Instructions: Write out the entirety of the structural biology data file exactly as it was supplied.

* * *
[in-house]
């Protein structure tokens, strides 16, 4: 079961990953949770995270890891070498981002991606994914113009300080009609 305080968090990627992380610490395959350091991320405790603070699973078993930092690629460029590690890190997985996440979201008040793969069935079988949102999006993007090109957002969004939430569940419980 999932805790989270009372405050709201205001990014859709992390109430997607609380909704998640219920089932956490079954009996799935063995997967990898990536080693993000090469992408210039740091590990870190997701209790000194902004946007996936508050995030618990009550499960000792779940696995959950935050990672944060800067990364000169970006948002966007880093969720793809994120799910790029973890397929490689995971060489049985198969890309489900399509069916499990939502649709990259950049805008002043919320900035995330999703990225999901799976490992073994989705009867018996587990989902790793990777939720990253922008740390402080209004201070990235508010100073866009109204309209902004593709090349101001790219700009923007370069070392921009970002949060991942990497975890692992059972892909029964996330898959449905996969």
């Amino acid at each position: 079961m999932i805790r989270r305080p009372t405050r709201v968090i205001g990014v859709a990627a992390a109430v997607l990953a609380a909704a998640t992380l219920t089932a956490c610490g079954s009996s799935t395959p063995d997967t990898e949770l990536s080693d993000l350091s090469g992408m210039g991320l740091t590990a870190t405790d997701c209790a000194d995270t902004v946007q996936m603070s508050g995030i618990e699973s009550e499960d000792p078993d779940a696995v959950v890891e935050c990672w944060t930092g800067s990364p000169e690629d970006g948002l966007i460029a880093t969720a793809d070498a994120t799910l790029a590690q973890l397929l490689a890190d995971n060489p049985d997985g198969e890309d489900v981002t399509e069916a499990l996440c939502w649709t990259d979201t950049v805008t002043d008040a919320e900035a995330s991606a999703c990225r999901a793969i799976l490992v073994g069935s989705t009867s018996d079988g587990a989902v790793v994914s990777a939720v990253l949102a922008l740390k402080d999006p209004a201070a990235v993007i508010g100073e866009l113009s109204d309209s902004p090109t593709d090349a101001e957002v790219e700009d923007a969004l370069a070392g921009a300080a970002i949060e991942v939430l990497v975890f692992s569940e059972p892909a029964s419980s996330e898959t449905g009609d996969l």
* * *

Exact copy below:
[in-house]
């Protein structure tokens, strides 16, 4: 079961990953949770995270890891070498981002991606994914113009300080009609 305080968090990627992380610490395959350091991320405790603070699973078993930092690629460029590690890190997985996440979201008040793969069935079988949102999006993007090109957002969004939430569940419980 999932805790989270009372405050709201205001990014859709992390109430997607609380909704998640219920089932956490079954009996799935063995997967990898990536080693993000090469992408210039740091590990870190997701209790000194902004946007996936508050995030618990009550499960000792779940696995959950935050990672944060800067990364000169970006948002966007880093969720793809994120799910790029973890397929490689995971060489049985198969890309489900399509069916499990939502649709990259950049805008002043919320900035995330999703990225999901799976490992073994989705009867018996587990989902790793990777939720990253922008740390402080209004201070990235508010100073866009109204309209902004593709090349101001790219700009923007370069070392921009970002949060991942990497975890692992059972892909029964996330898959449905996969």
């Amino acid at each position: 079961m999932i805790r989270r305080p009372t405050r709201v968090i205001g990014v859709a990627a992390a109430v997607l990953a609380a909704a998640t992380l219920t089932a956490c610490g079954s009996s799935t395959p063995d997967t990898e949770l990536s080693d993000l350091s090469g992408m210039g991320l740091t590990a870190t405790d997701c209790a000194d995270t902004v946007q996936m603070s508050g995030i618990e699973s009550e499960d000792p078993d779940a696995v959950v890891e935050c990672w944060t930092g800067s990364p000169e690629d970006g948002l966007i460029a880093t969720a793809d070498a994120t799910l790029a590690q973890l397929l490689a890190d995971n060489p049985d997985g198969e890309d489900v981002t399509e069916a499990l996440c939502w649709t990259d979201t950049v805008t002043d008040a919320e900035a995330s991606a999703c990225r999901a793969i799976l490992v073994g069935s989705t009867s018996d079988g587990a989902v790793v994914s990777a939720v990253l949102a922008l740390k402080d999006p209004a201070a990235v993007i508010g100073e866009l113009s109204d309209s902004p090109t593709d090349a101001e957002v790219e700009d923007a969004l370069a070392g921009a300080a970002i949060e991942v939430l990497v975890f692992s569940e059972p892909a029964s419980s996330e898959t449905g009609d996969l």